Skittles has divided the internet with its limited edition white packaging, which the company created in order to support LGBT Pride month.
While many companies add a rainbow to their branding throughout June, Skittles packets include a rainbow all year round, so the company created the all-white look as an alternative way to celebrate Pride.
While the move was praised by many on social media, some suggested using white branding to promote equality is “racist”.
But in a statement given to HuffPost UK, a Skittles spokesperson said: “Any suggestion that this support for Pride is in any way racist is clearly wrong.”
Available exclusively in Tesco stores until early September, the limited edition ‘rainbowless’ packs also contain all-white skittles.
For every limited edition packet sold, the makers of Skittles, Wrigley, will donate 2p to Tesco’s LGBT+ charity partners.
But the white look of the Skittles has received a backlash online, with some asking: “Why should whiteness mean equality?”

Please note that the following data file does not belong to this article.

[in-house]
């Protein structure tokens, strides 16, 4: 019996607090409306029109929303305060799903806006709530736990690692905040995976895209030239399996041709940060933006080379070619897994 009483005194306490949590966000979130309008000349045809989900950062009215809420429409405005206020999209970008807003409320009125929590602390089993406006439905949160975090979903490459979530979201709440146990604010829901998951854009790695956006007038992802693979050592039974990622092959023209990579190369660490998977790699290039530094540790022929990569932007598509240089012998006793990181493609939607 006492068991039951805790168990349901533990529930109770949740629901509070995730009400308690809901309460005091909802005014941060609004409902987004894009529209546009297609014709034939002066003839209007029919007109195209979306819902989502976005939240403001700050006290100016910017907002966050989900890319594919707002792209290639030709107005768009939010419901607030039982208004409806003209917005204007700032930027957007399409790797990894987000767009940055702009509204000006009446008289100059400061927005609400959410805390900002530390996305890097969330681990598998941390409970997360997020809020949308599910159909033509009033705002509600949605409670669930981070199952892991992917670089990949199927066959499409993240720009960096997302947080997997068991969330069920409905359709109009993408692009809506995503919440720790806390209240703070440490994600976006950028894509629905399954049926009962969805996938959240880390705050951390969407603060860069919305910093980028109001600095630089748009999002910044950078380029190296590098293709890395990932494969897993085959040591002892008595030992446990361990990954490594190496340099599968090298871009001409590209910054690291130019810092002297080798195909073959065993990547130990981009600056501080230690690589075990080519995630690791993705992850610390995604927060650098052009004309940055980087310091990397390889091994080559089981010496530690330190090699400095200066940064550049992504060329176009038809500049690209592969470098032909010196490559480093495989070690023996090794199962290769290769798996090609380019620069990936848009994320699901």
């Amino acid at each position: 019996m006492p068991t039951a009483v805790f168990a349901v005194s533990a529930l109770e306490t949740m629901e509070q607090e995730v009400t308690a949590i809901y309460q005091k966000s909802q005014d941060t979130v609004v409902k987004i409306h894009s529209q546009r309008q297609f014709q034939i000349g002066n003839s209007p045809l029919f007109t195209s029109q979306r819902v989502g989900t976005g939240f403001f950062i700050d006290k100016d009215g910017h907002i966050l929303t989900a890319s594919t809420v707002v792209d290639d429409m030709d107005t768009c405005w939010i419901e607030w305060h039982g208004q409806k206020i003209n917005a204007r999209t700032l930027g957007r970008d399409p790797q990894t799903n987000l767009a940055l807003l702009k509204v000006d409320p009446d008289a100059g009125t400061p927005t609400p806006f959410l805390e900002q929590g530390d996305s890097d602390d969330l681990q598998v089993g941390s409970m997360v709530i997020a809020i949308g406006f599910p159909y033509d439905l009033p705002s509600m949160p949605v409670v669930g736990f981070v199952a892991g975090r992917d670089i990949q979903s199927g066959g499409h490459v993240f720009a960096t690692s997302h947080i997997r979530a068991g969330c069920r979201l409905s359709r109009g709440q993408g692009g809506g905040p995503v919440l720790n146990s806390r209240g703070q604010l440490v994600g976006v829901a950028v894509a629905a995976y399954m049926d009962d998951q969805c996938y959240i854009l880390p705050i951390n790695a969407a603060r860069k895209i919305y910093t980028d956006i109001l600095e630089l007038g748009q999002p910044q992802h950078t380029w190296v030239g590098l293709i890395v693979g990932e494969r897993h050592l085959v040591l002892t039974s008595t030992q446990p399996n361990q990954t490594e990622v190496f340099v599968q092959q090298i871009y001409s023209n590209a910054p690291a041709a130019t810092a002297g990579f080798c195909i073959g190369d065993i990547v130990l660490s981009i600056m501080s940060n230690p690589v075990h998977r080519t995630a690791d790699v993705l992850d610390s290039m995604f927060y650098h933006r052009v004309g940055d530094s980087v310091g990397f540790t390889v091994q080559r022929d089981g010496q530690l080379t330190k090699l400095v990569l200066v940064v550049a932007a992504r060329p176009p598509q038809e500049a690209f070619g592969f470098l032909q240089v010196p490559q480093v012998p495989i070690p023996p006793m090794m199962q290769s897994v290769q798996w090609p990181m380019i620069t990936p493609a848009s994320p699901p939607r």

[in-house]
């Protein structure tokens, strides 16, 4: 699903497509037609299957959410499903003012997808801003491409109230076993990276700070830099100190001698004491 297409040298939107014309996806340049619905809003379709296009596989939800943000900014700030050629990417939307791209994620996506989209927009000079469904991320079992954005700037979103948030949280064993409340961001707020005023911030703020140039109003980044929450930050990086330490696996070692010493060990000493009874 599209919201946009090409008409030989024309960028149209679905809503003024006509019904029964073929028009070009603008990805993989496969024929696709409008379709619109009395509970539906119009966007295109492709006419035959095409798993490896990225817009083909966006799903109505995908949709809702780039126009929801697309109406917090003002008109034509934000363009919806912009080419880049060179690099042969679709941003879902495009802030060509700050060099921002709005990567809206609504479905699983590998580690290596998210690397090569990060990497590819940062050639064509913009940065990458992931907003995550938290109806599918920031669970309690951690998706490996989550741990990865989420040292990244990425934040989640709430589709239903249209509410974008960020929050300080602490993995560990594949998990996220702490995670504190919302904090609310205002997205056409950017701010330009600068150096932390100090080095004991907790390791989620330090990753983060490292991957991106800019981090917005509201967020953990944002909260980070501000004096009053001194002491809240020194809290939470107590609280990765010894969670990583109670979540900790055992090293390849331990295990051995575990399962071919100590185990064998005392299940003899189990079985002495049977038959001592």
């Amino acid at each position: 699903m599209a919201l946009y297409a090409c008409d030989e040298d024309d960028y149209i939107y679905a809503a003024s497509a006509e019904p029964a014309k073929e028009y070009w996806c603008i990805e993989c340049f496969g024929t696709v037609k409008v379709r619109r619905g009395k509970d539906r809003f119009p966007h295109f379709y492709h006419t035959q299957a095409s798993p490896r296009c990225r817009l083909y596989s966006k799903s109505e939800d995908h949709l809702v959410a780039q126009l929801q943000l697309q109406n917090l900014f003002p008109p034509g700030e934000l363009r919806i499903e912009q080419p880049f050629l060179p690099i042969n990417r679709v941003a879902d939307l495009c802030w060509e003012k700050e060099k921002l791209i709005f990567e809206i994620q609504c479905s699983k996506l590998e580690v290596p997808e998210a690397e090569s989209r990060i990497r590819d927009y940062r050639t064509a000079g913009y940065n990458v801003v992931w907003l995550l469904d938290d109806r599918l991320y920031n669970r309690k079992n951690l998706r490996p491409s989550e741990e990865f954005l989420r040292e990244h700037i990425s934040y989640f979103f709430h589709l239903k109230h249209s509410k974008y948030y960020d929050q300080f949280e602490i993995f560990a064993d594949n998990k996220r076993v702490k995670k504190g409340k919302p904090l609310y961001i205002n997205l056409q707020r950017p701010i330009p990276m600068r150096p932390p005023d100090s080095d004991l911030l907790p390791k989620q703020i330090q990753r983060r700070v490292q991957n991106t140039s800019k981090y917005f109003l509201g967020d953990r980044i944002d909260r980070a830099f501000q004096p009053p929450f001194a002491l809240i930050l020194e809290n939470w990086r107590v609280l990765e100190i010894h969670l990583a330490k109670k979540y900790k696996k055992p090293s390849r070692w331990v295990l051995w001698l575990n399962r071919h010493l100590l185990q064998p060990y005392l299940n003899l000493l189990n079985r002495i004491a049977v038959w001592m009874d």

Others on Twitter support the campaign and have, in turn, shot back at the racism claims.
In a statement, John Dickinson, head of Tesco’s LGBT initiative Out commented: “As part of our support for Pride this year, we’re delighted to have worked with Skittles to offer their ‘rainbowless’ fruit packs in all our UK stores from the end of March.”
In response to the criticism, a spokesperson from Skittles told HuffPost UK the company is “excited to be giving up its rainbow for Pride for the second year running”.
“As a major advertiser we believe we have a responsibility to use our voice and the power of our brands to do good. Diversity and inclusion are also key values for us. This campaign allows us to have great fun with our brand while also raising awareness of an important issue,” they said.
“The rainbow flag is the symbol of Pride, but the rainbow is also synonymous with Skittles. So to show our support Skittles has again given up its rainbow colours in order for Pride’s rainbow to take centre stage.
“Happiness, fun and inclusion are at the heart of who we are. We’re inspired by the positive response from our associates and our consumers. Any suggestion that this support for Pride is in any way racist is clearly wrong.”